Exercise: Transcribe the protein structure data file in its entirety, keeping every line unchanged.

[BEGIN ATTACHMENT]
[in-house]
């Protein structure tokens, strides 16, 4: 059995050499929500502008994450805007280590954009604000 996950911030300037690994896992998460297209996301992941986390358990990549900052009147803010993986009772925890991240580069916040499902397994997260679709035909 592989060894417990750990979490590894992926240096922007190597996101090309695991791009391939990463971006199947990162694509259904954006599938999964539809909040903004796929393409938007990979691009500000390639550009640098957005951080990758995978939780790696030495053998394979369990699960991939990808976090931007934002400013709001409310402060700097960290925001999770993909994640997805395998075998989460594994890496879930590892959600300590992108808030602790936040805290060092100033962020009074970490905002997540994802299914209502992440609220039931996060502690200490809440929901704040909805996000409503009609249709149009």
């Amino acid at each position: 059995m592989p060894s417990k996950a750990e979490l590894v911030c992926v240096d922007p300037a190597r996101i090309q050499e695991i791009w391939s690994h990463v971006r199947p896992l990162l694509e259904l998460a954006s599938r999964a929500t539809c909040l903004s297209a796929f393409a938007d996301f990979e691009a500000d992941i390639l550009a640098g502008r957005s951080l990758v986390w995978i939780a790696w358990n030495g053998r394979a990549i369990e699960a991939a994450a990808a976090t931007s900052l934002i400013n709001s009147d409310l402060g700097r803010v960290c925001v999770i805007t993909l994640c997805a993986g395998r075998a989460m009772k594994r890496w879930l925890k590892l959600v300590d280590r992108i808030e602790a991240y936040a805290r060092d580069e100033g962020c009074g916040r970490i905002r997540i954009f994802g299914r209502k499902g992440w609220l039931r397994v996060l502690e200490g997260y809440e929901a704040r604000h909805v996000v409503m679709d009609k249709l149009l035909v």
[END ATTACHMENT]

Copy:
[in-house]
């Protein structure tokens, strides 16, 4: 059995050499929500502008994450805007280590954009604000 996950911030300037690994896992998460297209996301992941986390358990990549900052009147803010993986009772925890991240580069916040499902397994997260679709035909 592989060894417990750990979490590894992926240096922007190597996101090309695991791009391939990463971006199947990162694509259904954006599938999964539809909040903004796929393409938007990979691009500000390639550009640098957005951080990758995978939780790696030495053998394979369990699960991939990808976090931007934002400013709001409310402060700097960290925001999770993909994640997805395998075998989460594994890496879930590892959600300590992108808030602790936040805290060092100033962020009074970490905002997540994802299914209502992440609220039931996060502690200490809440929901704040909805996000409503009609249709149009």
């Amino acid at each position: 059995m592989p060894s417990k996950a750990e979490l590894v911030c992926v240096d922007p300037a190597r996101i090309q050499e695991i791009w391939s690994h990463v971006r199947p896992l990162l694509e259904l998460a954006s599938r999964a929500t539809c909040l903004s297209a796929f393409a938007d996301f990979e691009a500000d992941i390639l550009a640098g502008r957005s951080l990758v986390w995978i939780a790696w358990n030495g053998r394979a990549i369990e699960a991939a994450a990808a976090t931007s900052l934002i400013n709001s009147d409310l402060g700097r803010v960290c925001v999770i805007t993909l994640c997805a993986g395998r075998a989460m009772k594994r890496w879930l925890k590892l959600v300590d280590r992108i808030e602790a991240y936040a805290r060092d580069e100033g962020c009074g916040r970490i905002r997540i954009f994802g299914r209502k499902g992440w609220l039931r397994v996060l502690e200490g997260y809440e929901a704040r604000h909805v996000v409503m679709d009609k249709l149009l035909v």